The Northern Territory is one of Australia's most popular tourist destinations. Image Cameron McCool
The Northern Territory is one of Australia's most popular tourist destinations. Image Cameron McCool
20 June 2011

An international expert has highlighted the importance of the Chinese tourism market at a recent symposium hosted by The University of Queensland.

Professor Wolfgang Arlt, Director of the China Outbound Tourism Research Institute, revealed that by 2015, China is likely to become the number one international tourism source market in the world. From 1995 to 2010, global tourism figures increased by 73% while the Chinese figure grew by an incredible 815%.

With the Australian tourism industry providing more than half a million jobs and generating $34 billion in revenue, capturing a portion of this rapidly growing market could have a significant effect on the nation’s economy.

Professor Arlt said the Australian tourism industry will have to adapt quickly to this opportunity by ensuring quality and customised services and infrastructure, and increased awareness of Chinese tourists’ cultural requirements.

Affluent and well-travelled customers below the age of 45 (known as “New Chinese Tourists”) are also becoming an increasingly lucrative niche market.

Nell Anderson, General Manager Strategy & Research at Tourism Australia said in the last year 453,800 Chinese visitors travelled to Australia, a year-on-year increase of 24 per cent.

"China is an ‘overnight success story’ which has been 12 years in the making! Since being the first western country to be awarded Approved Destination Status (ADS) for group leisure travel back in 1999, we’ve put a huge amount of effort into developing the China market, the benefits of which are now being seen,” Ms Anderson said.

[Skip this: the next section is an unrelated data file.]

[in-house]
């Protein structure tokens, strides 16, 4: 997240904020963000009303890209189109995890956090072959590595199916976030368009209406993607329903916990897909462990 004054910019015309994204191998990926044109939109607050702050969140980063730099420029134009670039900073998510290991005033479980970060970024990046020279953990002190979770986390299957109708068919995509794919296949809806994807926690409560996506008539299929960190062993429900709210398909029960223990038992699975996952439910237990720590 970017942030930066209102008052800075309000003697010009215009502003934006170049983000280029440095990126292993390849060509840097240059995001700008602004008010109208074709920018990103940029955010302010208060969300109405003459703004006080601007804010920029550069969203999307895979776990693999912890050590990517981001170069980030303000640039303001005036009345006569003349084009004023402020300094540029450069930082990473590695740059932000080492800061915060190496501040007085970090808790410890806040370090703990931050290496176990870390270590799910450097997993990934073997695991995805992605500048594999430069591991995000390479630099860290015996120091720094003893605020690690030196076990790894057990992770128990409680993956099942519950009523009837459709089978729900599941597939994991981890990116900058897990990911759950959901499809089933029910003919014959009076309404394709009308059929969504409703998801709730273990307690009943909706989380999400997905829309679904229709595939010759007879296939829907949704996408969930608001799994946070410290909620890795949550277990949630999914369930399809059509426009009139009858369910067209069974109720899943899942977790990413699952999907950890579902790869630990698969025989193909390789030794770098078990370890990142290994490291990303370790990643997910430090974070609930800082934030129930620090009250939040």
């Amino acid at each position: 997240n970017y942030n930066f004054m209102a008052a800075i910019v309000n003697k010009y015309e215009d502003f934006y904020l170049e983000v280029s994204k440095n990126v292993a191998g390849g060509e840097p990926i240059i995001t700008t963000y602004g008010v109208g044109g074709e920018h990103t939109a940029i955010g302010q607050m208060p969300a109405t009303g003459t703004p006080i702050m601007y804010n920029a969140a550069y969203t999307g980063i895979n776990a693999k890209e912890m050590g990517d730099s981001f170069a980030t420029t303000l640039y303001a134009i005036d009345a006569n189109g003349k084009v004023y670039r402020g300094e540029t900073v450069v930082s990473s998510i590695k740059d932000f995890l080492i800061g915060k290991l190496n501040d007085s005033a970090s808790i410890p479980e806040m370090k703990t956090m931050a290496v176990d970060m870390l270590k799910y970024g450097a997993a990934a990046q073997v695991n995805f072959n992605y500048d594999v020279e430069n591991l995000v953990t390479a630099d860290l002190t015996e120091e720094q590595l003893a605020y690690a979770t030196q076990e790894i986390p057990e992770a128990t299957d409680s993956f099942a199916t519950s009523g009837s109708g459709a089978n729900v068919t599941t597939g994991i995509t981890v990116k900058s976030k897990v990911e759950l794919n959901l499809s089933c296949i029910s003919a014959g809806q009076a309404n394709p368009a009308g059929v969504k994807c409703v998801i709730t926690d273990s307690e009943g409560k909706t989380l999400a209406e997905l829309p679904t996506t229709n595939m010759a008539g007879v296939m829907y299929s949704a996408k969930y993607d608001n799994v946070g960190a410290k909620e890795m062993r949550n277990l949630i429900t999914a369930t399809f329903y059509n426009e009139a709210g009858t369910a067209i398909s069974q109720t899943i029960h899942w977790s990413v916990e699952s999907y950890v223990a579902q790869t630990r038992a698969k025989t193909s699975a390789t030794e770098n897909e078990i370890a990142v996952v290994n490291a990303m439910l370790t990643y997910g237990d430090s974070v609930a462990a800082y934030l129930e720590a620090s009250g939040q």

Tourism Australia has developed the 2020 China Strategic Plan to realise the industry potential of this booming market and ensure our national tourism industry is adequately prepared.

“The plan identifies the key opportunities that will help Australia win market share and grow the China travel market to as much as $9.5 billion in overnight expenditure and 860,000 visitors annually by 2020,” Ms Anderson said.

More than ninety academics and industry experts from Australia, China and New Zealand attended the symposium, hosted by the UQ School of Tourism, to share the latest research insights, identify potential opportunities and challenges, and future research needs related to Chinese tourism.

“Information is vital to better inform business and government planning to take advantage of the opportunities China can provide,” symposium convenor Associate Professor Brent Ritchie said.

“Universities need to take a leadership role to help address existing and evolving industry needs through research.”

Media: Claire Shuter (07 3346 9259,